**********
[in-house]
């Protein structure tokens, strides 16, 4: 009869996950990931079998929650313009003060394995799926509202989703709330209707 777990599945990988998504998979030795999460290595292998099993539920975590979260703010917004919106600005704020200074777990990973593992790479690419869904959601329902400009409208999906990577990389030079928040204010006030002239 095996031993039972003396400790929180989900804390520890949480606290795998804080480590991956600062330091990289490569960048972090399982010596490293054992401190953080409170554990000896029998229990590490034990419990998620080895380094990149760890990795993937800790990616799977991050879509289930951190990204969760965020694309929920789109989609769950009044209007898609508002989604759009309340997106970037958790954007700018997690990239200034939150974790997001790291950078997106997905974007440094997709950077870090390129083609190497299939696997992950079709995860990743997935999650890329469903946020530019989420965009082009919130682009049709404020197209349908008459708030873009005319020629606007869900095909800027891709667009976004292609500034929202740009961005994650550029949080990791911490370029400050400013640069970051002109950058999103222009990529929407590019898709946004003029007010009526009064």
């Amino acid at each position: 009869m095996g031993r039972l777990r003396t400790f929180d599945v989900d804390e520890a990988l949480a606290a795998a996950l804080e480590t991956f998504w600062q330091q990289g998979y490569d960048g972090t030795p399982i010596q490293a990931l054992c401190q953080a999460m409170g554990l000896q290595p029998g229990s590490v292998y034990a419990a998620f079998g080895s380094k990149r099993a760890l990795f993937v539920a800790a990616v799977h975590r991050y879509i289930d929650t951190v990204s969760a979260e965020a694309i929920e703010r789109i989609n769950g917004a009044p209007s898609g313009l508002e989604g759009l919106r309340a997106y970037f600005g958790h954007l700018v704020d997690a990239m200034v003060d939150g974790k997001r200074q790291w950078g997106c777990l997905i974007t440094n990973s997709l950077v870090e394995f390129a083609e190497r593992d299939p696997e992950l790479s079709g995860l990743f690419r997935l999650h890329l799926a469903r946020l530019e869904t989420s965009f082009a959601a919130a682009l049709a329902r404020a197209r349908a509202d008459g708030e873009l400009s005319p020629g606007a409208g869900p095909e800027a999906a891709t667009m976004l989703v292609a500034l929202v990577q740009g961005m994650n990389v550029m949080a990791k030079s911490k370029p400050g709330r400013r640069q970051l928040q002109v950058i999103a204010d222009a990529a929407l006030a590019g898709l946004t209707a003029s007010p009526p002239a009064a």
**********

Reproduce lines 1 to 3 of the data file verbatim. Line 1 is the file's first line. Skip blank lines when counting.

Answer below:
[in-house]
């Protein structure tokens, strides 16, 4: 009869996950990931079998929650313009003060394995799926509202989703709330209707 777990599945990988998504998979030795999460290595292998099993539920975590979260703010917004919106600005704020200074777990990973593992790479690419869904959601329902400009409208999906990577990389030079928040204010006030002239 095996031993039972003396400790929180989900804390520890949480606290795998804080480590991956600062330091990289490569960048972090399982010596490293054992401190953080409170554990000896029998229990590490034990419990998620080895380094990149760890990795993937800790990616799977991050879509289930951190990204969760965020694309929920789109989609769950009044209007898609508002989604759009309340997106970037958790954007700018997690990239200034939150974790997001790291950078997106997905974007440094997709950077870090390129083609190497299939696997992950079709995860990743997935999650890329469903946020530019989420965009082009919130682009049709404020197209349908008459708030873009005319020629606007869900095909800027891709667009976004292609500034929202740009961005994650550029949080990791911490370029400050400013640069970051002109950058999103222009990529929407590019898709946004003029007010009526009064």
């Amino acid at each position: 009869m095996g031993r039972l777990r003396t400790f929180d599945v989900d804390e520890a990988l949480a606290a795998a996950l804080e480590t991956f998504w600062q330091q990289g998979y490569d960048g972090t030795p399982i010596q490293a990931l054992c401190q953080a999460m409170g554990l000896q290595p029998g229990s590490v292998y034990a419990a998620f079998g080895s380094k990149r099993a760890l990795f993937v539920a800790a990616v799977h975590r991050y879509i289930d929650t951190v990204s969760a979260e965020a694309i929920e703010r789109i989609n769950g917004a009044p209007s898609g313009l508002e989604g759009l919106r309340a997106y970037f600005g958790h954007l700018v704020d997690a990239m200034v003060d939150g974790k997001r200074q790291w950078g997106c777990l997905i974007t440094n990973s997709l950077v870090e394995f390129a083609e190497r593992d299939p696997e992950l790479s079709g995860l990743f690419r997935l999650h890329l799926a469903r946020l530019e869904t989420s965009f082009a959601a919130a682009l049709a329902r404020a197209r349908a509202d008459g708030e873009l400009s005319p020629g606007a409208g869900p095909e800027a999906a891709t667009m976004l989703v292609a500034l929202v990577q740009g961005m994650n990389v550029m949080a990791k030079s911490k370029p400050g709330r400013r640069q970051l928040q002109v950058i999103a204010d222009a990529a929407l006030a590019g898709l946004t209707a003029s007010p009526p002239a009064a």